Let Customers Rain In

Get out your umbrella--hiring a rainmaker can make profits pour.
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4 min read

This story appears in the January 2007 issue of Entrepreneur. Subscribe »

Michael Lacey is in the business of IT consulting, not creating weather. But the 38-year-old Plymouth, Minnesota, entrepreneur knows that hiring employees who can make it rain is critical to the continued success of Digineer Inc., the 87-person company he founded in 1998. Three years ago, Lacey brought on a new salesperson he felt would be a rainmaker--someone with a marked ability to attract and retain customers.

The company's rapid expansion since then--sales growth of more than 80 percent a year to the current level of $14 million--is due largely to the direct and indirect effects of adding that rainmaker, Lacey says. "If I had hired another salesperson, a good salesperson but not a great one, we would have grown," he says, "but I don't think it would have been as explosively."

Hiring a rainmaker is the most important task of any entrepreneur, according to Jeffrey Fox, a Chester, Connecticut, sales training consultant and author of Secrets of Great Rainmakers: The Keys to Success and Wealth. "Sales is job one," Fox says. "It's the critical first job."

Hiring a rainmaker starts with finding one, and that starts with defining one. To Lacey, a rainmaker is skilled at understanding customer needs and then dealing with customers the way the rainmaker would like to be dealt with. "The best way I could describe a rainmaker is somebody who understands the Golden Rule," he says. To identify such a person, Lacey looks at a candidate's track record, and he interviews intensively.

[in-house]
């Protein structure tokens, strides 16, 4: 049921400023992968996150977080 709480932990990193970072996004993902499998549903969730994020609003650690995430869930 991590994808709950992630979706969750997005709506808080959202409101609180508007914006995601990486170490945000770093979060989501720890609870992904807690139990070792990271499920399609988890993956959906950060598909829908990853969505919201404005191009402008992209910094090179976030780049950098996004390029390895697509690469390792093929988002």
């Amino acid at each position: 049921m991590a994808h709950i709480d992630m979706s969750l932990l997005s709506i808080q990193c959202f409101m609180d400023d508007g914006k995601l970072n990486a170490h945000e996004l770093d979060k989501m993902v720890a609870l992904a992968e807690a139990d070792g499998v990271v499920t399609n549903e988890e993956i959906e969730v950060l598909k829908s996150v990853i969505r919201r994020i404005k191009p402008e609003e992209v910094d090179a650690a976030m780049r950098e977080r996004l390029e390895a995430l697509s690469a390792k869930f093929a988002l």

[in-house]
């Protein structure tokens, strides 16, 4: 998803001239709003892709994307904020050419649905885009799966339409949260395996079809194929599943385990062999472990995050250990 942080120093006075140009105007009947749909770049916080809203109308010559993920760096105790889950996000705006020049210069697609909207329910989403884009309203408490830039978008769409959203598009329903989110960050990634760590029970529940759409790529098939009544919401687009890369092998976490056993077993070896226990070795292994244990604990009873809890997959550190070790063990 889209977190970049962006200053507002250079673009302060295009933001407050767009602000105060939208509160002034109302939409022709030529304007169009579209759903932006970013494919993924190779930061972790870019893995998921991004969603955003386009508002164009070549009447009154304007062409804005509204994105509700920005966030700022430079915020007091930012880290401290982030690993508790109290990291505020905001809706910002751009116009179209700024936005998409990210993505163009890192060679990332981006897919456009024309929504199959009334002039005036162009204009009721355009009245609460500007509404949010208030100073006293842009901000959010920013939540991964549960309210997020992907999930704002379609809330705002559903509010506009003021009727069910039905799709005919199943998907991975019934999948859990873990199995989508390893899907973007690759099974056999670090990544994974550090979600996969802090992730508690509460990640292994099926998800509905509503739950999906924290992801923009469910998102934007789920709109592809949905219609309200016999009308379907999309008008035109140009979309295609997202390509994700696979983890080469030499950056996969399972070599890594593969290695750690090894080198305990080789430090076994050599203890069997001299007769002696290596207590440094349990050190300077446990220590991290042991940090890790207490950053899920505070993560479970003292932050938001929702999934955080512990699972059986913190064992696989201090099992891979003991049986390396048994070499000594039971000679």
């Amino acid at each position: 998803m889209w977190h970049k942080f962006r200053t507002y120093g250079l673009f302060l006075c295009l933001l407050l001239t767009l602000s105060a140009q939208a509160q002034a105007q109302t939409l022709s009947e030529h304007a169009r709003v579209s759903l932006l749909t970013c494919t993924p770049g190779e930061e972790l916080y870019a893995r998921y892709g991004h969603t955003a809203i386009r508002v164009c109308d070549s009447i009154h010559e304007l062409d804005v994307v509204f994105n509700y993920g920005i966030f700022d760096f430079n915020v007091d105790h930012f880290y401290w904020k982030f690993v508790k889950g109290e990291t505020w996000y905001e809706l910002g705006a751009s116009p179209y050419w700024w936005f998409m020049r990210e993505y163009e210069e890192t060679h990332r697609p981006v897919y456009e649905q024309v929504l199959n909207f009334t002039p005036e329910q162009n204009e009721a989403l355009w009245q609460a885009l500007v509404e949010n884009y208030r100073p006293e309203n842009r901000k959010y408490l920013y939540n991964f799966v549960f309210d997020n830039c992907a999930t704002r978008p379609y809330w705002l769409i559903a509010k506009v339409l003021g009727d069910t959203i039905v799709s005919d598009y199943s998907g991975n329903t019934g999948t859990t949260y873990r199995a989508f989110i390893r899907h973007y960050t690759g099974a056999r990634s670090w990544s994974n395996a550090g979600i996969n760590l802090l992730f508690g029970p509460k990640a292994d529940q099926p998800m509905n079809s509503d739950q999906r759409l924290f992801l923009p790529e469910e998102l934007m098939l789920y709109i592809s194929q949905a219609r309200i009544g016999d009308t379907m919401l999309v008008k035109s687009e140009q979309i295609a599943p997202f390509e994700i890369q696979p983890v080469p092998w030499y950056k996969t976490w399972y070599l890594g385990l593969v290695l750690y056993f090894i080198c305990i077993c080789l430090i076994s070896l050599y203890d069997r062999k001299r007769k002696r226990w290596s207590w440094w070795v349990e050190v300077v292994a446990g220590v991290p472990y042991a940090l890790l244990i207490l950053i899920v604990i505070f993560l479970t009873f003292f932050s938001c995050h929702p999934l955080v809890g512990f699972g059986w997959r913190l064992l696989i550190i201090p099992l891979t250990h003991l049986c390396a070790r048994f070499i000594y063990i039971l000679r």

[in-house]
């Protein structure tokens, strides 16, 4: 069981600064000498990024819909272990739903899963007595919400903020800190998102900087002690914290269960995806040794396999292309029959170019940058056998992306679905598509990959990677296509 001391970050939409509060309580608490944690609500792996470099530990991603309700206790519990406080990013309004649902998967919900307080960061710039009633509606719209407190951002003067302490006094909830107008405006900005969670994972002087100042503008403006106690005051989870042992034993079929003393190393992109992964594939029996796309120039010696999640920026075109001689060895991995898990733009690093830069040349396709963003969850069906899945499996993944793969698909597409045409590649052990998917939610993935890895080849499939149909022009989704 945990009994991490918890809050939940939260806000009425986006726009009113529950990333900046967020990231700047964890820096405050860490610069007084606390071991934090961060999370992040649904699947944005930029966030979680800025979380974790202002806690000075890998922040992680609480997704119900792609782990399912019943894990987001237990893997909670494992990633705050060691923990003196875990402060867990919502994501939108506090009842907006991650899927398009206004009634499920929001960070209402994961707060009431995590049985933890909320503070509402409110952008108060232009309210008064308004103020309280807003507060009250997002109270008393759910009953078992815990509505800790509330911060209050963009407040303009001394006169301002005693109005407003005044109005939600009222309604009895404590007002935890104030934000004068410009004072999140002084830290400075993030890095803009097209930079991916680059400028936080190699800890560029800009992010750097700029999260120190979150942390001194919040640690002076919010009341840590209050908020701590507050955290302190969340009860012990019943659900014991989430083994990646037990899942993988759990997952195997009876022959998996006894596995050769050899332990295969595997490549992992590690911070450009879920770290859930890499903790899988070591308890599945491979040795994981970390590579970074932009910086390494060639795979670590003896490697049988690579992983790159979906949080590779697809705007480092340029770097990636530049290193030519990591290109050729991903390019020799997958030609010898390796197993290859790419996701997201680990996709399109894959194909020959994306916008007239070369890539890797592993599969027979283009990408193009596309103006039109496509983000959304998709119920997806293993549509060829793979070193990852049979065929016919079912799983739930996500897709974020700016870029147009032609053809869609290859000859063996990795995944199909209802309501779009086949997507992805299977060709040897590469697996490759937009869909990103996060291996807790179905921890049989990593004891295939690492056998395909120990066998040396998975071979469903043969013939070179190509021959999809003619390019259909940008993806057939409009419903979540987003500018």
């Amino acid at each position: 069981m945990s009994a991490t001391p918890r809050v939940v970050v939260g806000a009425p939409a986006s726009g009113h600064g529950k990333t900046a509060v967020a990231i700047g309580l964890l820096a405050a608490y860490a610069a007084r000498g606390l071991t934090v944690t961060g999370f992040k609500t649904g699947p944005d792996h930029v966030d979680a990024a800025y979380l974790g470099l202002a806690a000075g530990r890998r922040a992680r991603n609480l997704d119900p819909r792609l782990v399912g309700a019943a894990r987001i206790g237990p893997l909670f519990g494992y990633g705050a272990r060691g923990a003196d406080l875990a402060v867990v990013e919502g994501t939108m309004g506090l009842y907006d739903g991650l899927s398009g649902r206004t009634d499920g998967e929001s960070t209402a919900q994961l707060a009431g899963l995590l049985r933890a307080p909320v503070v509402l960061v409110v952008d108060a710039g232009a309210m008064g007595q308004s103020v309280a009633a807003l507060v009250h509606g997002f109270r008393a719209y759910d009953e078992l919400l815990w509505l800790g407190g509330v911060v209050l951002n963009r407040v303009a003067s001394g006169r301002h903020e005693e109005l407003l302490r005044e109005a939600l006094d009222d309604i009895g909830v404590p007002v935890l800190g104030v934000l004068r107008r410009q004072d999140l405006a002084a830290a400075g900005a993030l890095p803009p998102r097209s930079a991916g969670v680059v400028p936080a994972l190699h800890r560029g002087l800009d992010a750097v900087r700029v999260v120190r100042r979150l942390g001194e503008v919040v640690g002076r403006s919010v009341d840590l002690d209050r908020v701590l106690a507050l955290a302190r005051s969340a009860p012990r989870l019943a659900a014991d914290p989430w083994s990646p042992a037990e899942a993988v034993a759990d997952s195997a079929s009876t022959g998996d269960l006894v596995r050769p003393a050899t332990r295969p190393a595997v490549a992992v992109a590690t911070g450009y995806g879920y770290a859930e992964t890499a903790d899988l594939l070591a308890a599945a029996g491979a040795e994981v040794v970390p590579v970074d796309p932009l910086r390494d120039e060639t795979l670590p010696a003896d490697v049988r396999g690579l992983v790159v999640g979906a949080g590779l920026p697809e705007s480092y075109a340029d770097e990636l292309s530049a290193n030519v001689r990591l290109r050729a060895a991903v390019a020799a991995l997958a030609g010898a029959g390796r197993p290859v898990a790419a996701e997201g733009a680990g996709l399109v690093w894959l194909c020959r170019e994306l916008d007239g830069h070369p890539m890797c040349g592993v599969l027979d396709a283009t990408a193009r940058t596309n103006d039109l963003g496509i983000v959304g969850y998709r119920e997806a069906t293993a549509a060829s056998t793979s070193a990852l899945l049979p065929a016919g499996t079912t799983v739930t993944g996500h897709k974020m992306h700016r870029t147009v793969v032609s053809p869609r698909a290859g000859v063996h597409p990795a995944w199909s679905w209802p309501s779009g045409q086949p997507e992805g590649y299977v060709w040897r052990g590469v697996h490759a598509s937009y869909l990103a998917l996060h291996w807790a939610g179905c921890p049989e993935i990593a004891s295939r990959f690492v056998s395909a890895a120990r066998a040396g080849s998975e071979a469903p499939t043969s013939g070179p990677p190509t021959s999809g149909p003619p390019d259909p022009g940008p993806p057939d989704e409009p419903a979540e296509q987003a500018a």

For Fox, a rainmaker can be anyone with great listening skills, tremendous energy and a hunger to prove himself or herself. He is less keyed on track record. In fact, he thinks it's so important for potential rainmakers to listen to and follow worthy advice that he focuses on younger hires who lack preconceived notions.

To hire a rainmaker, offer an environment that is focused on the customer, requires little bureaucratic paperwork and gives the rainmaker free rein. Oh, and be ready to pay through the nose. "Pay steak and eat hot dogs," is Fox's advice. Entrepreneurs should be prepared to pay a rainmaker more than anyone in the organization--including themselves--because rainmakers are motivated largely by money.

Structuring compensation is also critical. Don't just pay a big salary. Base most compensation on performance. Put salespeople on 100 percent commission if possible. And remember that not all rainmakers are salespeople.

Other types of rainmakers can be compensated with bonuses or profit sharing to provide motivation to constantly improve their game. Otherwise, they're likely to go elsewhere, Fox says.

A rainmaker who has the freedom and motivation to bring in business will likely be a happy rainmaker who stays with your company. But you might drive away rainmakers by saddling them with paperwork such as unduly detailed and burdensome expense reports. You may also drive them away by micromanaging.

One common misstep is promoting a rainmaker into a management job where he or she has little customer contact. Neither the rainmaker nor the company's sales will benefit, Fox warns. "Rainmakers should be allowed and encouraged to stay in the field, keep selling and keep ringing the cash registers."

Not all companies are ready for a rainmaker, in Lacey's opinion. Companies must reach a certain level of maturity and have a track record that lets the rainmaker leverage his or her skills and turn them into dollars. "You have to have enough success stories that they have something to trade on," he explains.

Perhaps the best news about rainmakers is that good ones can transform a company's entire culture, making it more customer-focused, more driven and more capable of attracting and keeping customers. But just as you can never have too many customers, no enterprise can have too many rainmakers, Fox says: "After you hire your first rainmaker, your job is to find another one."

Mark Henrickswrites on business and technology for leading publications and is author ofNot Just a Living.


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